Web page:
This information is part two of a three-part series titled Social Security Disability Rules. For parts one and three, click the links below:
SSD Rule #1: Always Present Yourself in an Honest and Accurate Manner
SSD Rule #3: Answer Questions from Social Security
When you are unable to work due to your health, and your condition does not improve when you seek medical treatment, it is understandable why such an occurrence would lead to frustration.
It is important to understand that your treatment providers are doing the very best they can to try to help you improve the quality of your life. While some conditions can be easily diagnosed and treated by your providers, other conditions can take a long time to diagnose and treat.
It is important to be as patient and courteous as possible with your providers for multiple reasons.
The simplest reason is that having a good relationship with the provider is likely to lead to you obtaining the best possible results from your treatment. It is also noteworthy that having a good relationship with your treatment provider can also help you in the Social Security Disability claim.
Although I have never worked in a medical office, I have read hundreds of thousands of pages of my client’s medical records. There are times in the review of my records where it appears clear to me that the treatment provider has a positive or negative opinion of their patient.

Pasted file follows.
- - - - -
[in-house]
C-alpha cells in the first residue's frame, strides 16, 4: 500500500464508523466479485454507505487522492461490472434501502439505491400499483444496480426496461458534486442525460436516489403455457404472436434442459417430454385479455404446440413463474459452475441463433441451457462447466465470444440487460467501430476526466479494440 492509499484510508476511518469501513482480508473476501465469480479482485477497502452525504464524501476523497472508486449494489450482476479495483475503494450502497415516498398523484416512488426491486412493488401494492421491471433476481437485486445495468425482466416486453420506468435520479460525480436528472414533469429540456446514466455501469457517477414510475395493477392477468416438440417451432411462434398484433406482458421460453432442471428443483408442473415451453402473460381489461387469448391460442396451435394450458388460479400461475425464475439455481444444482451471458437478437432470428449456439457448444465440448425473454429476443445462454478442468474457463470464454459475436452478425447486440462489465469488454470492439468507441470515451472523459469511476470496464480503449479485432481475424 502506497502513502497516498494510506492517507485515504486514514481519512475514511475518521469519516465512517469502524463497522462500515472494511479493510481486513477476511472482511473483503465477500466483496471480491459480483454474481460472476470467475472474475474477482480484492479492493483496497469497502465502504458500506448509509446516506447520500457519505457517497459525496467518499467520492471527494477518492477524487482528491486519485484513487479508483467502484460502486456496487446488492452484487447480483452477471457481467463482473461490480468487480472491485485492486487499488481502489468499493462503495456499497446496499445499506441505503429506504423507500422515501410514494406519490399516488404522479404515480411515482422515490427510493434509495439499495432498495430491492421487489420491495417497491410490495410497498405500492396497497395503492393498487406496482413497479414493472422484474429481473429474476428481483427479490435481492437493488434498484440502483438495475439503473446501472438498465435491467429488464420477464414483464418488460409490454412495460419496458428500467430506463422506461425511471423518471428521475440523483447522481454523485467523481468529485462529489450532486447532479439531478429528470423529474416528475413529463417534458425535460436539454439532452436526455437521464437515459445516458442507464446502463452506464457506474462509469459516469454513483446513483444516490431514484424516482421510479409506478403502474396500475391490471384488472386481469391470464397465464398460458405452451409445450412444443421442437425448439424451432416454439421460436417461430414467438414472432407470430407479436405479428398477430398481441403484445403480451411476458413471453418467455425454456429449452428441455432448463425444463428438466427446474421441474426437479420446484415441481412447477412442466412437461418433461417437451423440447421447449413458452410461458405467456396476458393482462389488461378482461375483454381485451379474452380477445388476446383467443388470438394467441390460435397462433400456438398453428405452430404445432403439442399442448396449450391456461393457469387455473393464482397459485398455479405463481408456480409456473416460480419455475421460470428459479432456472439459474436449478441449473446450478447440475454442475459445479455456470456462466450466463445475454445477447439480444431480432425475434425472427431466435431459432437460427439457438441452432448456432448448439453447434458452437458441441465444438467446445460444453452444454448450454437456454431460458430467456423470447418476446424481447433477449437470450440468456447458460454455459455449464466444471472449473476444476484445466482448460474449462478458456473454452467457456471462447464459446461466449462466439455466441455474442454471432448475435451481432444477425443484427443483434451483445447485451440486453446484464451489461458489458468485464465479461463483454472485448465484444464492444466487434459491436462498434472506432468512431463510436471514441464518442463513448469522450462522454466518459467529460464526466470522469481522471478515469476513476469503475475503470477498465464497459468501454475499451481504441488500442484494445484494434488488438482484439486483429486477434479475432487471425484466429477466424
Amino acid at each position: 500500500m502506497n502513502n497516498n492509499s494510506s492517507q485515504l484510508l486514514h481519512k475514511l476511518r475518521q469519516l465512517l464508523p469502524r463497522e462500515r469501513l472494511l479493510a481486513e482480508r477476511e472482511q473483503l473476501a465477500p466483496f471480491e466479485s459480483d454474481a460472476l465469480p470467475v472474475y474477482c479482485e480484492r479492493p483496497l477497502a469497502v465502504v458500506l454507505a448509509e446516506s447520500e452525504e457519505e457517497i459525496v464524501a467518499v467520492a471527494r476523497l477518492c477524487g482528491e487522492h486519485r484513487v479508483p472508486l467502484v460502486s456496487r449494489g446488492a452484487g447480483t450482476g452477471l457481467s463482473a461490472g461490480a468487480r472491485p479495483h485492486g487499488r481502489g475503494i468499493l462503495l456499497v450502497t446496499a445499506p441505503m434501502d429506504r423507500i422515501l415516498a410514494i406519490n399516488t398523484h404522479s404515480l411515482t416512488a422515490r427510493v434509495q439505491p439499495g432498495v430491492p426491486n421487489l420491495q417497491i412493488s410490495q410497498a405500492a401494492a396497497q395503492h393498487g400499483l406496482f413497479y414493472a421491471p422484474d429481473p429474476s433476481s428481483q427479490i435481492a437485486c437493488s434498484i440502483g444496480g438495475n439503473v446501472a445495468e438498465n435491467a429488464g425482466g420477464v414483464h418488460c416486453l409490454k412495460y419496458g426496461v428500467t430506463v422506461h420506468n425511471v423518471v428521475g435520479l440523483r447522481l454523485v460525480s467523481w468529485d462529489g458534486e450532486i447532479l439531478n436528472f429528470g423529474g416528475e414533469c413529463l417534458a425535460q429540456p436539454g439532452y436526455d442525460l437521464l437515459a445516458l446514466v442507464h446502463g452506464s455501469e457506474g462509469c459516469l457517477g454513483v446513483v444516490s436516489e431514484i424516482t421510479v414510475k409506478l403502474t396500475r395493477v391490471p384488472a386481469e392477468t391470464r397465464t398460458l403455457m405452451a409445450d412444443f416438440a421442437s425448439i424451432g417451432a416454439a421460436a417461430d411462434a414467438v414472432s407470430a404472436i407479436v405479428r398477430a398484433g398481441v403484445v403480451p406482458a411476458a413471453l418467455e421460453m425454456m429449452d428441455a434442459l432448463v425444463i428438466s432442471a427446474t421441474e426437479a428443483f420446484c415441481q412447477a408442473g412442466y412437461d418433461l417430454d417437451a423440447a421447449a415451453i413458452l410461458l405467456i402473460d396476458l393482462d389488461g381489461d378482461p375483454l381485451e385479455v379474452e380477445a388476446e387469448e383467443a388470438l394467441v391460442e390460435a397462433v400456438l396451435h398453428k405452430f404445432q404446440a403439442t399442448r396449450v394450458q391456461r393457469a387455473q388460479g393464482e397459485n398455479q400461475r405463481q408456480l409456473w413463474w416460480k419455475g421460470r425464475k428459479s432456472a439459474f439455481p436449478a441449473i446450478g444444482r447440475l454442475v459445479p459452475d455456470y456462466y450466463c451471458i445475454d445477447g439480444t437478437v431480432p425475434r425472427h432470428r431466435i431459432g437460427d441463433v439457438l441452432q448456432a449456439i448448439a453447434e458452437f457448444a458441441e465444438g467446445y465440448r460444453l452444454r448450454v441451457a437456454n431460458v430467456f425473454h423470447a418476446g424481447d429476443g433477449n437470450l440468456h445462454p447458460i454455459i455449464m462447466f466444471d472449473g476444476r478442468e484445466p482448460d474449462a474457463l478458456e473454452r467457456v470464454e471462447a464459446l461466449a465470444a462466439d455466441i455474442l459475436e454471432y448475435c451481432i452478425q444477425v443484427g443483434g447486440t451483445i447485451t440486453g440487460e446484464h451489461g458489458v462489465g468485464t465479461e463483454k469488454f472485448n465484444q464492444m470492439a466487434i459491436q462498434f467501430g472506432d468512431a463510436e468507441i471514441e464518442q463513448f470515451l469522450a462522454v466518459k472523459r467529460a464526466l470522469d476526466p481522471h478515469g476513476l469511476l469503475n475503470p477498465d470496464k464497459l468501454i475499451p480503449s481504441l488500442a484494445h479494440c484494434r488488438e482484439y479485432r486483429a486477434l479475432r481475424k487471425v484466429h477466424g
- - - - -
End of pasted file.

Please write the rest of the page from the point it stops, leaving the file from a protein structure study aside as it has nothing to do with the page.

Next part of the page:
When the treatment provider appears to have a positive opinion of the patient, the medical records are often written in such a way as to make the patient appear as sympathetic as possible.
On the other hand, when the opinion of the patient is negative, the medical records are written as defensively as possible meaning that the records not only cast the patient in the negative light, but they also go out of their way to point out how the patient has been non-compliant in their treatment.
Non-compliance with prescribed treatment can severely impact your chances of winning your Social Security disability claim in addition to potentially preventing you from improving medically.
Always be courteous, cooperative and compliant with your treatment providers.
Disclaimer: Blog entries are not intended to be a substitute for actual legal advice. It is important for a representative to understand the specific facts and circumstances of your case before they can provide you actual legal advice. If you have questions about your Social Security Disability, please contact a qualified representative to discuss your case.
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